Hillary Clinton, wrestling control of House from Democrats themes of RPK Lincoln Dinner

09/11/2016 12:15 AM

LEXINGTON — Republicans gleefully mocked Democratic presidential nominee Hillary Clinton during red-meat speeches at the Kentucky GOP’s top fundraising dinner Saturday evening.

Gov. Matt Bevin opened his remarks at the Republican Party of Kentucky Lincoln Dinner by pulling four small, empty baskets from behind the lectern.

“Hillary Clinton, she wants some of you in this basket,” he said. “This, I think, is for the Islamophobes and xenophobes, this basket is for the racists and sexists, this basket is for those of you that are the homophobes, I guess, and then this basket is for the deplorables. Half of you are the deplorables.”

That was a reference to Clinton’s comments at a New York fundraiser on Friday that half of Trump’s supporters belong in a “basket of deplorables,” a remark she walked back the next day.

“You think about that kind of idiocy, you think about how ridiculous it is for somebody who wants to be the president of the United States describing a vast proportion of the voting population in such pejorative terms,” Bevin added. “We deserve better from top to bottom.”

U.S. Senate Majority Leader Mitch McConnell said those who have been satisfied with eight years under President Barack Obama should vote for Clinton on Nov. 8, “but if you think America can do better by taking a different direction, Donald Trump is the person we ought to be supporting.”

McConnell acknowledged the difficult electoral straits Senate Republicans face in retaining their 54-46 majority in the upper chamber, with GOP incumbents facing competitive races in states like Wisconsin, Illinois, Pennsylvania and New Hampshire.

“When you say your prayers at night, not only pray for a Republican president who will take us in a different direction, but for a continued Republican majority in the U.S. Senate,” said McConnell, who is in his second year as majority leader following GOP gains in 2014.

U.S. Sen. Rand Paul, in a re-election battle against Lexington Mayor Jim Gray, spent much of his speech to the 525 attendees sticking to a familiar topic: criticizing Clinton’s handling of the Sept. 11, 2012, terror attacks on the U.S. consulate in Benghazi, Libya, during her time as secretary of state.

The dinner’s keynote speakers were Mark ‘Oz’ Geist and John ‘Tig’ Tiegen, two former Marines on the Benghazi security team who have also been critical of Clinton’s handling of the siege.

The pair, who have endorsed Trump, retold their experiences from that night. U.S. Rep. Andy Barr said he will be campaigning with U.S. Rep. Trey Gowdy, a South Carolina Republican who chairs the House Select Committee on Benghazi, in his re-election race against Democrat Nancy Jo Kemper.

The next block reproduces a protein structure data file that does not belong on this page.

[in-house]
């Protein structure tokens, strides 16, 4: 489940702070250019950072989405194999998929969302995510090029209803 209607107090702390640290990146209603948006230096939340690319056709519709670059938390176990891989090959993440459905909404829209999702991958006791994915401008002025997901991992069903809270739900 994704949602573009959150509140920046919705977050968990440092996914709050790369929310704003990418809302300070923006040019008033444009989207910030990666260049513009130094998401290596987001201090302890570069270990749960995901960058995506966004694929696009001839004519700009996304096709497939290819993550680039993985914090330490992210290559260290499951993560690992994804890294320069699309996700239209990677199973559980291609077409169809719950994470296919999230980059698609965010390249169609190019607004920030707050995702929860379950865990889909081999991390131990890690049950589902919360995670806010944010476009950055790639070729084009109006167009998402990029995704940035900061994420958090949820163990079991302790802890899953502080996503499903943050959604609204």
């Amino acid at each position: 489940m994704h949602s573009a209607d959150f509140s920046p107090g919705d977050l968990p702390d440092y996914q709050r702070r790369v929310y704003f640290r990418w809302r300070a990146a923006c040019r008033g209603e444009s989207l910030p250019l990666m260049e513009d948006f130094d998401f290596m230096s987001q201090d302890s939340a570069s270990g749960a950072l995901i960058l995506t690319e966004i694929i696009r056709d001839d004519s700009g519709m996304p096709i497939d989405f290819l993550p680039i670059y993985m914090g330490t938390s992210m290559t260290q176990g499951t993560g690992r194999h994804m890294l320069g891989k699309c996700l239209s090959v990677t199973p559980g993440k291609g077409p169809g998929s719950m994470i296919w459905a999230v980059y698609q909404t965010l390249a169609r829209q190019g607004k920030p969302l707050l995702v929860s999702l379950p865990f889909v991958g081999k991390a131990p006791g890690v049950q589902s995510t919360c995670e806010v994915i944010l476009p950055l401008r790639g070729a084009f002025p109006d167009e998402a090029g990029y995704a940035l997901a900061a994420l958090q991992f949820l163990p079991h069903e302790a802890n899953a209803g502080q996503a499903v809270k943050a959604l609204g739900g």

“If I had been president, I would have relieved you of your office,” Paul said, referencing his comments to Clinton during a Senate Foreign Relations Committee hearing in 2013.

“Without question, by her dereliction of duty, by her lack of security, by her lack of wisdom, by her lack of judgment, it should forever preclude her from being president.”

After Geist recalled a mortar shelling that luckily ended before the building they were in toppled, he mused that “God has other plans for us.”

“And I think that’s to stop Hillary from getting elected,” he said.

Between jabs at Clinton, speakers also rallied the Republican audience to help put the House in GOP control for the first time in nearly a century.

“It’s kind of embarrassing that I’m the only southern senator in the Republican Party who can’t claim to have total control of the legislature,” McConnell said, “and we’re going to fix that this fall for this governor and this state, right?”

Bevin publicly thanked Republican fundraiser Jess Correll, co-founder and president of First Southern National Bank, and urged others to open their wallets and checkbooks for state House candidates, particularly those in eastern counties, and volunteer for campaigns.

“I’m asking you, please, with a sense of urgency, to step up and be engaged, to knock doors like you’ve never knocked doors, to make phone calls like you’ve never made phone calls,” the governor said. “You literally call RPK and ask for a list of 100 names of people that you can call in the days prior to the election.”

Kevin Wheatley

Kevin Wheatley is a reporter for Pure Politics. He joined cn|2 in September 2014 after five years at The State Journal in Frankfort, where he covered Kentucky government and politics. You can reach him at kevin.wheatley@charter.com or 502-792-1135 and follow him on Twitter at @KWheatley_cn2.


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